My apologies to my readers. My blog has been down for the last couple of days. I thought it was something to do with routine maintenance by the server but, according to my good friend, Richard Morris, who is the administrator of this site, it may have been something to do with a corrupt file, or just as likely that I stupidly pressed the wrong key somewhere.. In any event we are now back in business.
We were blessed yesterday with another one of those very beautiful English spring days. Even more so from my point of view as it was the geriatric golf day at Worlington and I was able to pay a visit to the club with the usual buggy ride for nine holes, alternately driven by John Stevens and Griggsy, then lunch with a bunch of old pals. As usual, Scott and Barry between them were marvellous in manoeuvring me from car to wheelchair and. In the dining room, John Fellows (Lord de Ramsey) assumed the role of nanny and fed me when my arms got tired. These outings really cheer me up enormously even though I cannot participate in the golf , except, of course, in my mind and watching my friends play. I seem to know every mistake, they have or are going to, make! As I said before I haven’t missed a single putt or chip for a couple of years, but then when I was actually playing, why was it not as easy as it appears to be to me now?!
Althea came this afternoon to do my nails and then I watched the end of the New Zealand. the Sri Lanka quarter-final of the World Series cricket. A fairly predictable result with Sri Lanka going through to the final.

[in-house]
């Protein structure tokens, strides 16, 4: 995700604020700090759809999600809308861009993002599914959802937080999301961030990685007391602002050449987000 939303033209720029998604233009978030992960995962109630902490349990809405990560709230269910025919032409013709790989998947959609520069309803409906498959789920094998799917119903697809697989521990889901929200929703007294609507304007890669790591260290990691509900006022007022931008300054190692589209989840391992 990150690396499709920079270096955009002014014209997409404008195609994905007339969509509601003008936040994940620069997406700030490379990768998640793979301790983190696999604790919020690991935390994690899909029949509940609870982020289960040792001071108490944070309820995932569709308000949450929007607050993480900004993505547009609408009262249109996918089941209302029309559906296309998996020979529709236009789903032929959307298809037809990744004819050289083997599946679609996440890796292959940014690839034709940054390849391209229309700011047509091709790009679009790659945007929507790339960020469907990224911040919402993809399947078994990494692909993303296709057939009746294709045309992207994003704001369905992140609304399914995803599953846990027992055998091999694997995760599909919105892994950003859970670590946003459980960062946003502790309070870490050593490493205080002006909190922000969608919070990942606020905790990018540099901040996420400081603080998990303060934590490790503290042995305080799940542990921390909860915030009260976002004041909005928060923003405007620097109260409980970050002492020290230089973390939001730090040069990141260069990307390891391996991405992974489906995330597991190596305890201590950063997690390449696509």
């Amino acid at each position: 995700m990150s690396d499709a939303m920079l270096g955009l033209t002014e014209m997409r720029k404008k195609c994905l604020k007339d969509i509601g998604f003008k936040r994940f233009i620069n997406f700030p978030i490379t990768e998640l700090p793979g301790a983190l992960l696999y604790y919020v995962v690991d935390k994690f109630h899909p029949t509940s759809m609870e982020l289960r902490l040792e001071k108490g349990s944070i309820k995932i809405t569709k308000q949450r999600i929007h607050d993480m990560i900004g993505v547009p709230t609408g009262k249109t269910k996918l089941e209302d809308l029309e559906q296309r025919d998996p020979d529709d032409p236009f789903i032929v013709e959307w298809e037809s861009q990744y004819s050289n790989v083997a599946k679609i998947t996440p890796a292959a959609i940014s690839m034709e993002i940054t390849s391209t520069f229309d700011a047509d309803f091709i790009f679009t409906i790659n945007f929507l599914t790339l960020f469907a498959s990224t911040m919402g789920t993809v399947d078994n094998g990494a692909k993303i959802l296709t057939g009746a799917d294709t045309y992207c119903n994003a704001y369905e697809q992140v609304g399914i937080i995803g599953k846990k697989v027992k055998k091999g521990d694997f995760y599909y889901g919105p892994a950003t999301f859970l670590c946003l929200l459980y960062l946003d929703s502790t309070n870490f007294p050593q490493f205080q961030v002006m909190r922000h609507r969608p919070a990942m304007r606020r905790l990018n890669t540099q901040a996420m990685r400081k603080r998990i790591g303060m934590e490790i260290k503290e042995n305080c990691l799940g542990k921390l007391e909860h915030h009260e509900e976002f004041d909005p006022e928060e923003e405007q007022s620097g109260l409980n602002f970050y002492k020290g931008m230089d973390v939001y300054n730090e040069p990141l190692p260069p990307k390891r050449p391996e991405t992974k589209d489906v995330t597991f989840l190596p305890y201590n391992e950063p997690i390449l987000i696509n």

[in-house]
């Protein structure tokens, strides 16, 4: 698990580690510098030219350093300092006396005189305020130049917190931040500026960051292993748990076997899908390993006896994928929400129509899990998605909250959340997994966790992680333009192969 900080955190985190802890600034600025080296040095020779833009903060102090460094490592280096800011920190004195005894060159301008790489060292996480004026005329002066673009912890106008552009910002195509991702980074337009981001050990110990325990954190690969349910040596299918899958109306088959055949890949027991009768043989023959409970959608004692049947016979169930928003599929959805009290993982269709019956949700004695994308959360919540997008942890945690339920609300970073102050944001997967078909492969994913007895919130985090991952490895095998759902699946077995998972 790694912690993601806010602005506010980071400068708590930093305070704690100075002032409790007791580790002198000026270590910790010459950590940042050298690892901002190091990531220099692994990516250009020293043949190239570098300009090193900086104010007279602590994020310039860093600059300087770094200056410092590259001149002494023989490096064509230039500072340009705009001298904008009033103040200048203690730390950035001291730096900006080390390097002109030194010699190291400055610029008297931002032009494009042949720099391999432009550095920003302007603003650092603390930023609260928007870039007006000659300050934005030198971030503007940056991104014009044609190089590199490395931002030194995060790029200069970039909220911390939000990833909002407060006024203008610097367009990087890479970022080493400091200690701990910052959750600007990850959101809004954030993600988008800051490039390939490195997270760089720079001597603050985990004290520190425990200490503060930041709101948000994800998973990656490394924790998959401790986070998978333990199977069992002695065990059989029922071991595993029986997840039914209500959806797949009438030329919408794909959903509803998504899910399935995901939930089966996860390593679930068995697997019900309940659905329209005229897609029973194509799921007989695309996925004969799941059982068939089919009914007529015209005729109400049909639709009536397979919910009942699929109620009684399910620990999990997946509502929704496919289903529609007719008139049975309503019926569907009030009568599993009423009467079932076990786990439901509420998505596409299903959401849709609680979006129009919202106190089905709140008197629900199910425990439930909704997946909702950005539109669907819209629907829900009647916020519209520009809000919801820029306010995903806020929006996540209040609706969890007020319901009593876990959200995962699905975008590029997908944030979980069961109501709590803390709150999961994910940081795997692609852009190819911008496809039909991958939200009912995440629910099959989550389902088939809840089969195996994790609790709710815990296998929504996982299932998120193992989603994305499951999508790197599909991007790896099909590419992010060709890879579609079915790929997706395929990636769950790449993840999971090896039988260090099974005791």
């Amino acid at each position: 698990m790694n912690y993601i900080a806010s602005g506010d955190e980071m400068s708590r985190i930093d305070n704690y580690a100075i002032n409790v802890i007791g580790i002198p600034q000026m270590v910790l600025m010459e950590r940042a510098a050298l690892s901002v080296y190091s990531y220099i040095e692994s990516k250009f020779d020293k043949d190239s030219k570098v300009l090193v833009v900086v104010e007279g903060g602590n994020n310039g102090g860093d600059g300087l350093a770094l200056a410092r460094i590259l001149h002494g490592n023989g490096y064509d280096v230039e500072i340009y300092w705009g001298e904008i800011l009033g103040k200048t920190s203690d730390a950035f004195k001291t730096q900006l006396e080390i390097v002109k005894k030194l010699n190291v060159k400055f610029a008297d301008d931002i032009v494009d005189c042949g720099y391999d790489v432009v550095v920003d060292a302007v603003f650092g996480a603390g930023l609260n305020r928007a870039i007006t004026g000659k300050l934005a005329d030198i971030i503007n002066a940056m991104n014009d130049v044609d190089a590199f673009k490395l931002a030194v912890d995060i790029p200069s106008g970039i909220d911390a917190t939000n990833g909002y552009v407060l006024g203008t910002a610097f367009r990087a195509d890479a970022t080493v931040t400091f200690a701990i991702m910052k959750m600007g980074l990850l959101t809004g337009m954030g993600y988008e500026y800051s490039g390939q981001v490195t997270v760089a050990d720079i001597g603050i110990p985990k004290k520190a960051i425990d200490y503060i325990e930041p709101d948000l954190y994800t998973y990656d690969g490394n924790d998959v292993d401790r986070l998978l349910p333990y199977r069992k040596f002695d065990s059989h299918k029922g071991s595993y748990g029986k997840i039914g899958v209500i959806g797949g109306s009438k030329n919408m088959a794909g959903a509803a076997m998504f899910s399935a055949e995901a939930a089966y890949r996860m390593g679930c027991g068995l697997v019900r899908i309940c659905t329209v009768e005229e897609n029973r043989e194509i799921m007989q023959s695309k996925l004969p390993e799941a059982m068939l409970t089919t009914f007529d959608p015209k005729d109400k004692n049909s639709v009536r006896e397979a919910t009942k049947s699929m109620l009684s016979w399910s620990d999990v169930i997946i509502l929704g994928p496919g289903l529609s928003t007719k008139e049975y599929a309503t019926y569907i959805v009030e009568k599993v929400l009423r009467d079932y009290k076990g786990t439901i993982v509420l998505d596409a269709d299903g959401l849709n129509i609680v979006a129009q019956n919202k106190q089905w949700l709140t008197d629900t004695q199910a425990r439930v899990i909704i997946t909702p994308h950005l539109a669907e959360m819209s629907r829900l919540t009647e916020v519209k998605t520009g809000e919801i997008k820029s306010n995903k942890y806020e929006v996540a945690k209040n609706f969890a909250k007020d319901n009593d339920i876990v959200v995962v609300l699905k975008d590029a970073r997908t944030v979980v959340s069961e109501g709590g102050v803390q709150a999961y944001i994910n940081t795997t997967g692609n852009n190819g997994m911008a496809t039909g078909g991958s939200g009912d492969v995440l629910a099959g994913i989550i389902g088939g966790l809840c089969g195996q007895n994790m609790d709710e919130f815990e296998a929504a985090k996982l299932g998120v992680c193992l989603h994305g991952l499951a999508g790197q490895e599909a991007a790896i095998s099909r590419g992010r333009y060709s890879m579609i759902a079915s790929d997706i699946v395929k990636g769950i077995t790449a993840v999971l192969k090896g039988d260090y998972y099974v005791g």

‘My lovely’ picked up a prescription for me, this afternoon, from the local surgery and at the same time was given a rather alarming looking kit called Just in Case. Heaven knows who ordered it or why, it all sounds rather alarming. It is rather like the time I came round from my radical prostatectomy operation only to find the local vicar standing by the side of the bed. As it turned out it was a social call but my first thoughts were that he had come to read the last rites, perhaps like Bertrand Russell, he was hoping for a deathbed conversion. I would much rather be remembered for my last words like King Edward VII, (I hope I got the right King) iwho at the time was being asked about Bognor, with his last breath, apparently, he said. “Bugger Bognor.” We will have to check with Mary, the continuing care assessor, who was probably responsible, not for what the king said of course, but for the Just in Case box..